So if the world’s global conglomerates aren’t driving a tech recovery, who the heck is? Answer: Small and medium-sized businesses, or SMBs. Just as the SMB is the salvation for a broader economic recovery, the smaller companies are the ones kick-starting tech, says analyst Jaime Roca of Precursor, an independent technology-research boutique.
Consequently, those IT vendors who were the biggest suppliers to the SMB going in to the tech depression will be the biggest winners coming out of the slump, Roca says. This group has the earnings power and incentive to increase their tech spending prior to the end of the year and well in to 2004. For the most part, most of the SMB companies did not overindulge in massive software and hardware upgrades during the bubble to the same extreme extent that their enterprise-class brethren did, and that means they will be generating more of a demand now, he adds.
In a September study of large and SMB spending, Precursor concluded that small and medium-sized firms (100-1,000 employees) have increased their capital spending, including tech, at a rate eight times faster than larger corporations.
Thus, the research shop has identified a group of IT vendors who are most likely to benefit, calling it the “growth pack.” They are: Microsoft, Intuit, International Business Machines, Dell Computer, Symantec and Lexmark.
Unsurprisingly, software and services will gain the biggest share, with hardware following and telecom scraping for crumbs, he says. Companies of many sizes and stripes are trying to reduce the complexity of their networks and improve their return on investment, but the SMB is more likely to turn to fewer vendors to do so. They want what technology that they already own to work better through improved integration. And they want to add new applications and services that allow them to better track their supply chains, sales, and finances. Sound familiar?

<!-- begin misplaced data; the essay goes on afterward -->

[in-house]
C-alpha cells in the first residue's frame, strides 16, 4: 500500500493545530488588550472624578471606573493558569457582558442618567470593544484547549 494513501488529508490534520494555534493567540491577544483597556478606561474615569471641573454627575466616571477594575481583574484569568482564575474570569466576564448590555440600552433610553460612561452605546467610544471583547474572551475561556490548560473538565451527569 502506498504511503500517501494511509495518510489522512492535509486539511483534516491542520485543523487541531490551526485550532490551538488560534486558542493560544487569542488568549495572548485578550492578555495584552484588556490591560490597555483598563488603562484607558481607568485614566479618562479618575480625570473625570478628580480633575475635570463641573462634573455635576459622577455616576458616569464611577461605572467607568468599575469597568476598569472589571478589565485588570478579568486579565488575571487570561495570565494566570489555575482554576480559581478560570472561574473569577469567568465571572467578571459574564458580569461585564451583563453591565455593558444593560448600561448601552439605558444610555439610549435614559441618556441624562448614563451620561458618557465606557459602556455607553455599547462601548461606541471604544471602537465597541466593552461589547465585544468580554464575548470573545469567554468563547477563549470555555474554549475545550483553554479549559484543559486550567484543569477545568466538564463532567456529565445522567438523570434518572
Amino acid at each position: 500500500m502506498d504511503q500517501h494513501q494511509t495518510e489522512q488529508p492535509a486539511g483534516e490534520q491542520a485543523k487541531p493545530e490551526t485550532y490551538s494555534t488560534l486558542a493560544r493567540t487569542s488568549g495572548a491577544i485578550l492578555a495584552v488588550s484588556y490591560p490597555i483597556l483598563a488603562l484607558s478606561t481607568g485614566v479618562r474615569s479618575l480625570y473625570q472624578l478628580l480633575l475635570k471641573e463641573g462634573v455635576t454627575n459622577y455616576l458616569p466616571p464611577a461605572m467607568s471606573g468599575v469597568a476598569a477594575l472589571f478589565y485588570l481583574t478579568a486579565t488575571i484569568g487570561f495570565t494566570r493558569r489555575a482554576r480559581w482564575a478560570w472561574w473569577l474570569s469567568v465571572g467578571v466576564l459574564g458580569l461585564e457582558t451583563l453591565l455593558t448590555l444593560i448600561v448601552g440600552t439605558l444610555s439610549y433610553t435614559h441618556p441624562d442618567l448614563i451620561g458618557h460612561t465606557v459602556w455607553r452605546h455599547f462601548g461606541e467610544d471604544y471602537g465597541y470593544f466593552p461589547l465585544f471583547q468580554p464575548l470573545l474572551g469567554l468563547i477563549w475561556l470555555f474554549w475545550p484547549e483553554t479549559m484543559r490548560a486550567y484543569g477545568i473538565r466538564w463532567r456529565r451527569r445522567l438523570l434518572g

But they aren’t likely to go to a dozen vendors to do so. This is why Microsoft and IBM stand to do well. They are already providing a lot of these things to small and medium-sized businesses. In fact, Microsoft best serves the smallest businesses, where the least competition lies, but it is progressively moving up into the middle tier as well. Microsoft, as well as Intuit, have entrenched customer bases amid the smallest companies, where they can up-sell and cross-sell new product lines, Roca says. Intuit, for its part, has expanded well beyond its consumer-retail roots (Quicken) and is offering accounting and other back-office software for small businesses.
Roca’s colleague, Bill Whyman, thinks that Microsoft’s launch this week of its new Office System business software will be a big winner, accounting for about half of the company’s revenues and about 70% of its net profits. Along with its growth in servers, Microsoft will morph from being a PC-centric software company of its past to a networking software company of the future.
Meantime, Dell and Lexmark will continue to win the business of the SMB through their lower price strategies. Dell is becoming their supplier of choice in servers and storage, and Lexmark continues to grow through its concentration on all-in-one machines that print, fax and copy. (Lexmark also sells machines under the Dell name through a joint venture between the two). As for Symantec, its dominance in the security software makes it a staple for any IT upgrade, regardless of the size of the company, Roca says.